Mexico, the biggest foreign buyer for U.S. corn, is seeking 1 million metric tons of the grain from Argentina as negotiations on the North American Free Trade Agreement drag on. Mexican officials including Agriculture Secretary Baltazar Hinojosa Ochoa met with Argentine government and industry counterparts in Buenos Aires last week, Salido said. Mexico aims to diversify supplies of corn, wheat and soybeans amid the Nafta turmoil.

SoftBank Group Corp. is interviewing banks to arrange a planned initial public offering of its domestic wireless business, in what could become one of the world’s biggest share sales in years, people with knowledge of the matter said. Foreign and local investment banks have been making formal pitches to SoftBank over the past few weeks, according to the people, who asked not to be identified because the information is private. SoftBank plans to select several lead underwriters as early as August, the people said. The offering could raise more than 2 trillion yen ($18 billion), they said.

Nintendo Co. reported quarterly earnings that topped profit estimates, as higher software sales online made up for weaker shipments of the Switch console. Operating profit was 30.5 billion yen ($274 million) in the June quarter, compared with analysts’ average projection for 25.6 billion yen. Revenue was 168 billion yen, short of the average estimate for 186.9 billion. The Kyoto-based company maintained its full-year forecasts for profit, hardware and software sales.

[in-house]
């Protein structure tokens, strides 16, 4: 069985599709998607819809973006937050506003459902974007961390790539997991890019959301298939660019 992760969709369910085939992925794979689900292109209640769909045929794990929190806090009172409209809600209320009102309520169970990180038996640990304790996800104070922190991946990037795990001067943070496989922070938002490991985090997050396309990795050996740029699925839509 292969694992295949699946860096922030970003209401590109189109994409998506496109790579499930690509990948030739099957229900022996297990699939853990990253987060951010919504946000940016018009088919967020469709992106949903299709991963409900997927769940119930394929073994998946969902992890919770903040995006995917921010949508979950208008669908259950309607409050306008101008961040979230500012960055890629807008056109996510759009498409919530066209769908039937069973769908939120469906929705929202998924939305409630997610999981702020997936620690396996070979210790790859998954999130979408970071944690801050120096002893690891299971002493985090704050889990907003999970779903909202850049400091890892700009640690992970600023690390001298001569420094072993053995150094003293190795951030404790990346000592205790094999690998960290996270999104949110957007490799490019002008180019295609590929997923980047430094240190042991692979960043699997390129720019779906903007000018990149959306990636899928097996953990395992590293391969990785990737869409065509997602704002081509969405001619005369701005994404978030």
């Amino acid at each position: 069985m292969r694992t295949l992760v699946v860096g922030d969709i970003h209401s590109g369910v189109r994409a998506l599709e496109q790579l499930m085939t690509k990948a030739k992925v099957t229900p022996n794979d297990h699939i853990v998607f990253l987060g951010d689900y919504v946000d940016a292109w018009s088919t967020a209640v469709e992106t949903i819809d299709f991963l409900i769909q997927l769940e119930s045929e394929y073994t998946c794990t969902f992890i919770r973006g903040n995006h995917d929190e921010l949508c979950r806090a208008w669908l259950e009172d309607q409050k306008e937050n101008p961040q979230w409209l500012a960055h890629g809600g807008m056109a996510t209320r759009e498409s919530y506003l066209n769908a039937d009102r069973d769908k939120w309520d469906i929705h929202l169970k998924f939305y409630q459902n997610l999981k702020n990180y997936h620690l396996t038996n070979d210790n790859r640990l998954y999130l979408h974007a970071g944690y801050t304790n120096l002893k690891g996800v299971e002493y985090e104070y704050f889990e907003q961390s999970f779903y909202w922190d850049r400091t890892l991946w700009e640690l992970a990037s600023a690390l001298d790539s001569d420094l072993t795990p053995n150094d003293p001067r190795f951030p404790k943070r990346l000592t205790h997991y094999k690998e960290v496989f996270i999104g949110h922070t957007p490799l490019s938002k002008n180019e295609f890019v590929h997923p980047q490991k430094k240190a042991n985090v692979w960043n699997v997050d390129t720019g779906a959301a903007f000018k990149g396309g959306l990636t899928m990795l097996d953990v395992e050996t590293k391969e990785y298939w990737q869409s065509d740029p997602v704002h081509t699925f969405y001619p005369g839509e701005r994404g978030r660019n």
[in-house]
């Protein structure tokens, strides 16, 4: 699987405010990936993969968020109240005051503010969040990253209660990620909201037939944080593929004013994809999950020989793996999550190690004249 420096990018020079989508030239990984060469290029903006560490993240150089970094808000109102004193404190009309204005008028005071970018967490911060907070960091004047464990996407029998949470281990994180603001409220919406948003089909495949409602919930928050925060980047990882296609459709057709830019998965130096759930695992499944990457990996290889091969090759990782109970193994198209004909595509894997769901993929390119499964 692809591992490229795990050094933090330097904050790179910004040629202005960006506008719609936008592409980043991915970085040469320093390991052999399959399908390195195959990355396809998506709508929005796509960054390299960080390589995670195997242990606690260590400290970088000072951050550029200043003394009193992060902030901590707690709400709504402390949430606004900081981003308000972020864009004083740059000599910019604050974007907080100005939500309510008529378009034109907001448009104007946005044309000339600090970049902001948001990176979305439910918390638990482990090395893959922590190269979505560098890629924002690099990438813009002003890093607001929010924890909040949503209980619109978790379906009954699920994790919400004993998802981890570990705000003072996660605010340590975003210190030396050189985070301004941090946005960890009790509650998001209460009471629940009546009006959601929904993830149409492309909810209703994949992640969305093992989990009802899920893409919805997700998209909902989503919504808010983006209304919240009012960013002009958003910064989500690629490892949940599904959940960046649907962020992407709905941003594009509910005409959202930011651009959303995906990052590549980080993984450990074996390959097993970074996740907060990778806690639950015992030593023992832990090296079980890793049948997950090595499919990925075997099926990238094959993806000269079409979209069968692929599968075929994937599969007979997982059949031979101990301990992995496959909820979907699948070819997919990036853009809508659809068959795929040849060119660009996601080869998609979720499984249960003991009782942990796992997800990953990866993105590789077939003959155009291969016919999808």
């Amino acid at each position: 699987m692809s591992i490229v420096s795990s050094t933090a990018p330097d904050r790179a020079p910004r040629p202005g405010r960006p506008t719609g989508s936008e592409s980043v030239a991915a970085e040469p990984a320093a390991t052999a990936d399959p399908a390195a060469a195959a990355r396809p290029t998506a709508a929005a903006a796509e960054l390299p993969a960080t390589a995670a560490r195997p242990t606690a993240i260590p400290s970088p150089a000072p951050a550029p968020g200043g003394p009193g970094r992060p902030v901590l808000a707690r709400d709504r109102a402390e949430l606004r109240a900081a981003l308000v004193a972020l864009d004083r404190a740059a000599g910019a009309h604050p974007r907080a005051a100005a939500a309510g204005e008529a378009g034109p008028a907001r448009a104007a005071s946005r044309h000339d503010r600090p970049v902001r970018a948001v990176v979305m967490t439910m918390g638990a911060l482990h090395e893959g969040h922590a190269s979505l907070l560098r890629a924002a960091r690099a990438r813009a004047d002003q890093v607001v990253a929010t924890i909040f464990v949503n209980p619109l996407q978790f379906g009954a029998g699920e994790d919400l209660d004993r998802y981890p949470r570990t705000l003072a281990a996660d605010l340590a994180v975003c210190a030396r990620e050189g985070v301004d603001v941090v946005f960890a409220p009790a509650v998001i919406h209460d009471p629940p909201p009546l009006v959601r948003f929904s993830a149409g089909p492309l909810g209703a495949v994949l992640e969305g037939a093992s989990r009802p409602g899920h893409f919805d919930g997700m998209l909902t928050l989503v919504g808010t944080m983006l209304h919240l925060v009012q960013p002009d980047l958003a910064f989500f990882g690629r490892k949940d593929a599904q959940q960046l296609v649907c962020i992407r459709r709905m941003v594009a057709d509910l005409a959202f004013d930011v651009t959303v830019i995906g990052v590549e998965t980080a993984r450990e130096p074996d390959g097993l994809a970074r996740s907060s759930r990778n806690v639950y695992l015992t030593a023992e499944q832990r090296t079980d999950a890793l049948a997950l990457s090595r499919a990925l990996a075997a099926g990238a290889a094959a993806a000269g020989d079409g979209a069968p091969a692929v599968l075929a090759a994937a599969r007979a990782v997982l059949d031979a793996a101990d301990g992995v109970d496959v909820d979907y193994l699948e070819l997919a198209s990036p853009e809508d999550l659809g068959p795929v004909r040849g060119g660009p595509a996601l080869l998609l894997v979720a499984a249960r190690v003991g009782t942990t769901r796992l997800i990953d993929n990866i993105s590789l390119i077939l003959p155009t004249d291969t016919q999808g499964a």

A weak share price, a fragile dividend and a switch of chief executives: conditions at Vodafone Group Plc may ripe for a shake-up by U.S. activist investor Elliott Management Corp. A report that Elliott has taken a stake in the world’s second-largest wireless carrier comes at a critical time for Vodafone, which is battling intense competition in Europe and trying to rescue its share price from an 8-year low.

HDFC Bank Ltd., the world’s most expensive major lender, started taking orders for a share sale that could raise as much as 155 billion rupees ($2.3 billion) as it works to bolster its capital ratios and expand lending capacity. The Indian bank is selling as many as 19 million American depository receipts, it said Monday in a statement. Mumbai-based HDFC Bank is also raising as much as 37.5 billion rupees by offering shares to institutional investors in India at 2,169.90 rupees apiece, according to terms of the deal obtained by Bloomberg.

  Mizuho Financial Group Inc.’s first-quarter profit rose, as gains from fee businesses and sales of its shareholdings helped the Japanese lender offset the effects of the central bank’s continuing monetary stimulus program. Net income climbed 36 percent to 161 billion yen ($1.4 billion) in the three months ending June 30 from a year earlier, the Tokyo-based bank said in a statement on Tuesday.

*All sources from Bloomberg unless otherwise specified